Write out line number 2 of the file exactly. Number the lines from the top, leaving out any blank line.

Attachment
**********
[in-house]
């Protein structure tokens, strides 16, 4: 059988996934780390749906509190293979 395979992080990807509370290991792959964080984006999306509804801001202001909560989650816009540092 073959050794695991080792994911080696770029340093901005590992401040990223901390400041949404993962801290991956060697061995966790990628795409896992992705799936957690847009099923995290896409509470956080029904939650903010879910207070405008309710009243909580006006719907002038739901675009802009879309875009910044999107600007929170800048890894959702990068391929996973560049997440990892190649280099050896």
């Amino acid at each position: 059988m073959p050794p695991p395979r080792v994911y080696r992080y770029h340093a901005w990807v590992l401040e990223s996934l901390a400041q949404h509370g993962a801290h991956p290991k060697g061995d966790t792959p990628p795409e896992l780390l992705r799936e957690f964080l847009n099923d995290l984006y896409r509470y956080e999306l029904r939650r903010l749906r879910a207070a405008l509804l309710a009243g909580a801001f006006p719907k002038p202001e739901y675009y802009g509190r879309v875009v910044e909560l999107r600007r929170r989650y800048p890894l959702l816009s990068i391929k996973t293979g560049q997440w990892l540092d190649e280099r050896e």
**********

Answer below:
């Protein structure tokens, strides 16, 4: 059988996934780390749906509190293979 395979992080990807509370290991792959964080984006999306509804801001202001909560989650816009540092 073959050794695991080792994911080696770029340093901005590992401040990223901390400041949404993962801290991956060697061995966790990628795409896992992705799936957690847009099923995290896409509470956080029904939650903010879910207070405008309710009243909580006006719907002038739901675009802009879309875009910044999107600007929170800048890894959702990068391929996973560049997440990892190649280099050896």